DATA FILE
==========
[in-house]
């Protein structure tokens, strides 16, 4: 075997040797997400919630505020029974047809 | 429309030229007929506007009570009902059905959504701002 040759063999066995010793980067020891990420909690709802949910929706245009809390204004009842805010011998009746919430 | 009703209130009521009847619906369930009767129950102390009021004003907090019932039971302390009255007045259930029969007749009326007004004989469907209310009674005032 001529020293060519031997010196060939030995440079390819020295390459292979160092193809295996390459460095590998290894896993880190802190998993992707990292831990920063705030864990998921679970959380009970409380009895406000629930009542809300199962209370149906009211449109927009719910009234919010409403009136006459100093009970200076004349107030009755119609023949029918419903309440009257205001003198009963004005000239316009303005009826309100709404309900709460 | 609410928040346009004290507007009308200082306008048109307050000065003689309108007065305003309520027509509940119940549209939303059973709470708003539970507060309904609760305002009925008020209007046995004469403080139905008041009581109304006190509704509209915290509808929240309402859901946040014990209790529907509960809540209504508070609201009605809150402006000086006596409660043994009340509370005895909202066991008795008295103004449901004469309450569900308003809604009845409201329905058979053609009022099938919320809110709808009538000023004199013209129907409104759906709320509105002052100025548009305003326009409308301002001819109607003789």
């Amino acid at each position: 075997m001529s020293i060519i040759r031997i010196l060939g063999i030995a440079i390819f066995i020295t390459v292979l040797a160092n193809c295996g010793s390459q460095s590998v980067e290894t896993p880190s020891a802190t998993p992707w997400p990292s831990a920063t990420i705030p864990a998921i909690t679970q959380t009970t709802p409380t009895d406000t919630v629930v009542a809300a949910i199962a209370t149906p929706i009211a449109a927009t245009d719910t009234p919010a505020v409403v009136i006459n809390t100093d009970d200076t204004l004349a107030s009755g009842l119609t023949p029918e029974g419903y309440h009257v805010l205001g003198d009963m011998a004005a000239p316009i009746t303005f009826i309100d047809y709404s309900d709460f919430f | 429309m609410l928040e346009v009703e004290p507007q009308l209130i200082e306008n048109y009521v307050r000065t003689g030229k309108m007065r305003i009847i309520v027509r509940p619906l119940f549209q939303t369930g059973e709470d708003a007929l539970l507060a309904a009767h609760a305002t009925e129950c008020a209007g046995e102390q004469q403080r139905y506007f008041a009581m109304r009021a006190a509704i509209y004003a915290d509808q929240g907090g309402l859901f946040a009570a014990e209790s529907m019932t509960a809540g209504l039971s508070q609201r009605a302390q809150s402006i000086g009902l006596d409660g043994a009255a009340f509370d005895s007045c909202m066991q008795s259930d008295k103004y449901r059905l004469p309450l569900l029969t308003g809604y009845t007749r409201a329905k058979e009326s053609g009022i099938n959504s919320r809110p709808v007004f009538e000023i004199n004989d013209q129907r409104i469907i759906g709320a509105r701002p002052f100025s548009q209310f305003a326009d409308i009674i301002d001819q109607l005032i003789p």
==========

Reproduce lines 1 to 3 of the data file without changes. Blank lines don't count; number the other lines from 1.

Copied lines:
[in-house]
């Protein structure tokens, strides 16, 4: 075997040797997400919630505020029974047809 | 429309030229007929506007009570009902059905959504701002 040759063999066995010793980067020891990420909690709802949910929706245009809390204004009842805010011998009746919430 | 009703209130009521009847619906369930009767129950102390009021004003907090019932039971302390009255007045259930029969007749009326007004004989469907209310009674005032 001529020293060519031997010196060939030995440079390819020295390459292979160092193809295996390459460095590998290894896993880190802190998993992707990292831990920063705030864990998921679970959380009970409380009895406000629930009542809300199962209370149906009211449109927009719910009234919010409403009136006459100093009970200076004349107030009755119609023949029918419903309440009257205001003198009963004005000239316009303005009826309100709404309900709460 | 609410928040346009004290507007009308200082306008048109307050000065003689309108007065305003309520027509509940119940549209939303059973709470708003539970507060309904609760305002009925008020209007046995004469403080139905008041009581109304006190509704509209915290509808929240309402859901946040014990209790529907509960809540209504508070609201009605809150402006000086006596409660043994009340509370005895909202066991008795008295103004449901004469309450569900308003809604009845409201329905058979053609009022099938919320809110709808009538000023004199013209129907409104759906709320509105002052100025548009305003326009409308301002001819109607003789």
């Amino acid at each position: 075997m001529s020293i060519i040759r031997i010196l060939g063999i030995a440079i390819f066995i020295t390459v292979l040797a160092n193809c295996g010793s390459q460095s590998v980067e290894t896993p880190s020891a802190t998993p992707w997400p990292s831990a920063t990420i705030p864990a998921i909690t679970q959380t009970t709802p409380t009895d406000t919630v629930v009542a809300a949910i199962a209370t149906p929706i009211a449109a927009t245009d719910t009234p919010a505020v409403v009136i006459n809390t100093d009970d200076t204004l004349a107030s009755g009842l119609t023949p029918e029974g419903y309440h009257v805010l205001g003198d009963m011998a004005a000239p316009i009746t303005f009826i309100d047809y709404s309900d709460f919430f | 429309m609410l928040e346009v009703e004290p507007q009308l209130i200082e306008n048109y009521v307050r000065t003689g030229k309108m007065r305003i009847i309520v027509r509940p619906l119940f549209q939303t369930g059973e709470d708003a007929l539970l507060a309904a009767h609760a305002t009925e129950c008020a209007g046995e102390q004469q403080r139905y506007f008041a009581m109304r009021a006190a509704i509209y004003a915290d509808q929240g907090g309402l859901f946040a009570a014990e209790s529907m019932t509960a809540g209504l039971s508070q609201r009605a302390q809150s402006i000086g009902l006596d409660g043994a009255a009340f509370d005895s007045c909202m066991q008795s259930d008295k103004y449901r059905l004469p309450l569900l029969t308003g809604y009845t007749r409201a329905k058979e009326s053609g009022i099938n959504s919320r809110p709808v007004f009538e000023i004199n004989d013209q129907r409104i469907i759906g709320a509105r701002p002052f100025s548009q209310f305003a326009d409308i009674i301002d001819q109607l005032i003789p």